From the [deep] Archives

Recently we made a startling discovery in the back of some godforsaken filing cabinet in the Office of Student Life. Piled inside were rotting stacks of defunct campus publications, but also pristine old Punch Bowls that no one on staff had seen before. Seeing the light of day for the first time in decades, we bring you the first of these seemingly ‘lost issues’, today’s is from May 1973.


The University of Pennsylvania Band provides an opportunity for exhibitionists and deaf-mutes to participate in a rewarding extracurricular activity that keeps them off the streets. Every fall, thousands thrill to the sight of the marching band spelling out “Pennsylvania” on Franklin Field, one letter at a time.

Present in all football, basketball, and soccer locker rooms, the cheerleaders do their part in contributing to the pageantry, excitement and drive of Penn athletes. With the help of Penn’s mascot, Uncle Tom, they lead the campus in bad taste, unknown songs, and jeers, often adding live entertainment and athletic exhibitions: last year they set a record for “Most Repeat Performances with the Philadelphia Vice Squad”.

Connaissance specializes in importing outside agitators, social misfits, and other deviates to speak to Penn students on a wide variety of topics. Recent speakers include motion picture czar Harry Hardawn on “Why ‘Gidget’ Never Popped Her Cherry”; former Attorney General John N. Mitchell who agreed to appear but did not speak; and First Lady Pat Nixon who delivered her now-famous “Let them eat cheese” address.

The Glee Club, noted for its outstanding castrati and sopranos, has traveled all over the U.S., Europe, South America and many other areas as far removed as possible from the Penn campus. Its renowned annual performances with the Philadelphia Kazoo Society have been described as “… very… “, “Without a doubt…”, and “which ones are the kazoos?”

Mask & Wig is a select group of talented transvestites, whose traditional, highly-praised spring show is performed in a downtown speakeasy to which admittance may be gained only by use of the password “swordfish.” The satirical review contains lots of neat singing and keen dancing, and has fondly been nicknamed “Mince & Wink” by nostalgic alumni.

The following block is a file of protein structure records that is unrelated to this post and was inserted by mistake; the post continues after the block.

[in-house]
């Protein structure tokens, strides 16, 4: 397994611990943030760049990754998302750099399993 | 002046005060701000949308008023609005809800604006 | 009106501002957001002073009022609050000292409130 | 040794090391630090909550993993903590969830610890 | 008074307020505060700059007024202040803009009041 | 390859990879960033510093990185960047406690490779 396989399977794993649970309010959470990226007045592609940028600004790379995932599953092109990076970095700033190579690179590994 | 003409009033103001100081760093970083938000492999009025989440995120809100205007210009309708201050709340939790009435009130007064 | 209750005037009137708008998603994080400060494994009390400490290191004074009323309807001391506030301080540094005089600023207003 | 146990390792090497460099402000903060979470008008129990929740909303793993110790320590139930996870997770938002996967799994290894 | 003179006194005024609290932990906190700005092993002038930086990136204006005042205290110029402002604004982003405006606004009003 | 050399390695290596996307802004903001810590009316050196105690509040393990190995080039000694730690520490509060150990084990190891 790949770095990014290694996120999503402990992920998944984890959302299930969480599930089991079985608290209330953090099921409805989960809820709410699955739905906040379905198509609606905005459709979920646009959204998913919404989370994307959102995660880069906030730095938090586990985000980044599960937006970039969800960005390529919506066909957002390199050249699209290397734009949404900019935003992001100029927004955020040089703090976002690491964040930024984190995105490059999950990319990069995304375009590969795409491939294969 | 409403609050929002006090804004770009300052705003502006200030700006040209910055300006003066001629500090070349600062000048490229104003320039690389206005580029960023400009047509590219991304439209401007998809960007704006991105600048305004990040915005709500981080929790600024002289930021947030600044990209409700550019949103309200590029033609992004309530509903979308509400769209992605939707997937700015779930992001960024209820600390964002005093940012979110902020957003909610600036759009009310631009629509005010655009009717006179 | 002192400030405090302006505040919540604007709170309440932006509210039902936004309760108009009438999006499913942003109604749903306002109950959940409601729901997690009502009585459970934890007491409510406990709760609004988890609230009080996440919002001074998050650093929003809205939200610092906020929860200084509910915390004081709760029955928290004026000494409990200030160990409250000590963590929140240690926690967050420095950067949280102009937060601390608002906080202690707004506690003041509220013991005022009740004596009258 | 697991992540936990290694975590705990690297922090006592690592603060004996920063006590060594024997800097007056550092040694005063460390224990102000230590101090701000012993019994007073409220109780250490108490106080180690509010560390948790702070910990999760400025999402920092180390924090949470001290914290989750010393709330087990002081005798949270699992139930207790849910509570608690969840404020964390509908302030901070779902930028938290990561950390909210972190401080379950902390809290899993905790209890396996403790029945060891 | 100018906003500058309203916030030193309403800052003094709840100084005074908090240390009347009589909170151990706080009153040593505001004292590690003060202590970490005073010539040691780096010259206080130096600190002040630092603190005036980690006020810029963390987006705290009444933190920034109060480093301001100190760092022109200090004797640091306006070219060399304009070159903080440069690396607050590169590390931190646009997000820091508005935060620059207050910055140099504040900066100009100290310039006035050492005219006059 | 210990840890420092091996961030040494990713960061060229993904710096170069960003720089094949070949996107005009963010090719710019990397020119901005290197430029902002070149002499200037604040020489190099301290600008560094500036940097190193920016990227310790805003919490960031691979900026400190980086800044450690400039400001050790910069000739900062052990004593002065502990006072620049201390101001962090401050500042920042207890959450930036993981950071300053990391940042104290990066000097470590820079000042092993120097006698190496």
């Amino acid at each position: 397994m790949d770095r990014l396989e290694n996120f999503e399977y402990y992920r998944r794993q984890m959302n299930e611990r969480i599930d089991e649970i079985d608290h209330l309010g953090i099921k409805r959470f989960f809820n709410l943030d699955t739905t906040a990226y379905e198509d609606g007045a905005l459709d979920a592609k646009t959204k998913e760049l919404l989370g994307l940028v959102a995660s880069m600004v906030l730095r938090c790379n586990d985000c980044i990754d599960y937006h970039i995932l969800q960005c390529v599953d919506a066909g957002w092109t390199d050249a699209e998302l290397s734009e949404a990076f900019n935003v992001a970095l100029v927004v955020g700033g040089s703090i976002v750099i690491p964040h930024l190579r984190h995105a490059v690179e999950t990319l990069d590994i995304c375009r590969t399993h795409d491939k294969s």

To serve students who desire to earn an officer’s commission in one of the armed forces during their undergraduate years, the Pentagon has strategically placed branches of the National Officer Training Corps on the University campus. Under the direction of Col. Pharris Auckland, Penn NOTC units are trained in the basics of modern warefare, with emphasis on Public Relations, Cost Estimates, Statistics Adjustment, Congressional Testimony, and Maximum Feasible Body Counts. Col. Auckland’s popular course, Military Science 243, “What, My Lai?”, integrates materials from various disciplines in an attempt to understand how man has gone from the Mecca of World War II to the Medina of the Viet Nam War. Interested students shouldn’t be.

The Philomathean Society, founded in 1813, is the oldest, most consistently boring undergraduate organization in the country. Its activities are best exemplified by its motto, “Let’s go to New Deck.” Philo founded the DP, the Debate Council, and other groups, but as yet has not finished a single thing it’s started.
Membership in Philo is extremely selective, being limited to those students who can find the stairs to the fourth floor of College Hall, where the Society meets. Traditions include secret initiation rites, which bear an uncanny resemblance to a Campfire Girls swearing-in ceremony.

Membership in either the Shrinx or the Fryers Senior Honor Societies is based on personality, leadership in activities, and connections. Outstanding students, chosen in the spring of their junior year, are given small gold-plated lapel pins that read, “Kiss me, I’m a B.M.O.C.” Both societies claim to be other 70 years old, but actually they were invented as a Skimmer prank by some members of the Wharton Class of 1956.

The Activities Council is composed of one political extremist or shapeless apathetic lump from every random collection of weirdos that has been formally recognized by the Council. This group functions as a rubber stamp for the Finance Committee, offers a forum for bickering, politicking, and petty acts of hostility, and in general an amusing way to waste an occasional Thursday evening. Any activity may be recognized (current members include Coptic Patriarchs Society, and Committee to End Pay Toilets in America), unless the conservatives find it too threatening (1001 to Elect Maharaj Ji President).

WXPN, the radio station of the University of Pennsylvania, may be tuned in easily from any spot on campus ¬ simply stick one finger in a light socket, the other in your mouth, and voila! Program scheduling includes music, contests, and pleas for money, as businesses refuse to advertise with it. There’s nothing else we can say about WXPN, because we don’t listen to it. Do you know anyone who does? (Keep in mind this was written 33 years ago. Some things never change- Vaultmaster)

Punch Bowl was founded in 1899, but somebody lost it again in the mid-1950’s. Unbought, unbossed, and underfunded, it is the only forum of free thought left on campus. The magnificent creative geniuses on its staff work night and day, and occasionally devote some time to the magazine as well. Many Penn “biggies” got their start by writing for Punch Bowl, but they have all asked that their names be withheld.

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